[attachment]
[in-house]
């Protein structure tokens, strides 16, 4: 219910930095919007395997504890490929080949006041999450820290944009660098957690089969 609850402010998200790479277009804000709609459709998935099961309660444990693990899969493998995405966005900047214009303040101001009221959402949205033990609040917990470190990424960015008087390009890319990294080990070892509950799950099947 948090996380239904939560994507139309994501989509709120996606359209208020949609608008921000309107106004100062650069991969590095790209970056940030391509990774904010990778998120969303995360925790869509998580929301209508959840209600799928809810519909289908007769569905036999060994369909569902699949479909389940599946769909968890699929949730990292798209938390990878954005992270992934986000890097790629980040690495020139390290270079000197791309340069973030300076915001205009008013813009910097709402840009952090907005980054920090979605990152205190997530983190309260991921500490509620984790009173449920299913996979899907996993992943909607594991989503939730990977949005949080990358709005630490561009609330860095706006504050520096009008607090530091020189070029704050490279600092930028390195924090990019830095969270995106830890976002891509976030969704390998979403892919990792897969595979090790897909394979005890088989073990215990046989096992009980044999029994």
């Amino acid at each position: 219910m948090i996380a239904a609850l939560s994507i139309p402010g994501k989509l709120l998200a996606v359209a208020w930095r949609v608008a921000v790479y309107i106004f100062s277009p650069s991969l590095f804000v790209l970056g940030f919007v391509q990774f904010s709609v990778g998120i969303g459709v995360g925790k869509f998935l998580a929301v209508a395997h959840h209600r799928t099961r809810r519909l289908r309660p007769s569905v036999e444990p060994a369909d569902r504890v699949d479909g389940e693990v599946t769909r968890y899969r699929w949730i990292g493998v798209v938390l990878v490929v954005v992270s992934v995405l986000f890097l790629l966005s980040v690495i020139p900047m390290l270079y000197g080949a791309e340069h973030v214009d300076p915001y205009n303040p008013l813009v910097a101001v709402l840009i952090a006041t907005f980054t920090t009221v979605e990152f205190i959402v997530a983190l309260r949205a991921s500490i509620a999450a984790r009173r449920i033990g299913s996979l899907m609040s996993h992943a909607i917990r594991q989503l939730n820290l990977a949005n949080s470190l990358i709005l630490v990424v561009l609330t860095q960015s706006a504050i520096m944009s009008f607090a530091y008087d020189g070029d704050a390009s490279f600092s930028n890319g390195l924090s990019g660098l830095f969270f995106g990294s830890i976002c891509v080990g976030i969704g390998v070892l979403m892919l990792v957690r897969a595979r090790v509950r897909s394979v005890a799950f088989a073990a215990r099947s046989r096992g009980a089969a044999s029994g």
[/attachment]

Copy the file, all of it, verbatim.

[in-house]
């Protein structure tokens, strides 16, 4: 219910930095919007395997504890490929080949006041999450820290944009660098957690089969 609850402010998200790479277009804000709609459709998935099961309660444990693990899969493998995405966005900047214009303040101001009221959402949205033990609040917990470190990424960015008087390009890319990294080990070892509950799950099947 948090996380239904939560994507139309994501989509709120996606359209208020949609608008921000309107106004100062650069991969590095790209970056940030391509990774904010990778998120969303995360925790869509998580929301209508959840209600799928809810519909289908007769569905036999060994369909569902699949479909389940599946769909968890699929949730990292798209938390990878954005992270992934986000890097790629980040690495020139390290270079000197791309340069973030300076915001205009008013813009910097709402840009952090907005980054920090979605990152205190997530983190309260991921500490509620984790009173449920299913996979899907996993992943909607594991989503939730990977949005949080990358709005630490561009609330860095706006504050520096009008607090530091020189070029704050490279600092930028390195924090990019830095969270995106830890976002891509976030969704390998979403892919990792897969595979090790897909394979005890088989073990215990046989096992009980044999029994």
């Amino acid at each position: 219910m948090i996380a239904a609850l939560s994507i139309p402010g994501k989509l709120l998200a996606v359209a208020w930095r949609v608008a921000v790479y309107i106004f100062s277009p650069s991969l590095f804000v790209l970056g940030f919007v391509q990774f904010s709609v990778g998120i969303g459709v995360g925790k869509f998935l998580a929301v209508a395997h959840h209600r799928t099961r809810r519909l289908r309660p007769s569905v036999e444990p060994a369909d569902r504890v699949d479909g389940e693990v599946t769909r968890y899969r699929w949730i990292g493998v798209v938390l990878v490929v954005v992270s992934v995405l986000f890097l790629l966005s980040v690495i020139p900047m390290l270079y000197g080949a791309e340069h973030v214009d300076p915001y205009n303040p008013l813009v910097a101001v709402l840009i952090a006041t907005f980054t920090t009221v979605e990152f205190i959402v997530a983190l309260r949205a991921s500490i509620a999450a984790r009173r449920i033990g299913s996979l899907m609040s996993h992943a909607i917990r594991q989503l939730n820290l990977a949005n949080s470190l990358i709005l630490v990424v561009l609330t860095q960015s706006a504050i520096m944009s009008f607090a530091y008087d020189g070029d704050a390009s490279f600092s930028n890319g390195l924090s990019g660098l830095f969270f995106g990294s830890i976002c891509v080990g976030i969704g390998v070892l979403m892919l990792v957690r897969a595979r090790v509950r897909s394979v005890a799950f088989a073990a215990r099947s046989r096992g009980a089969a044999s029994g």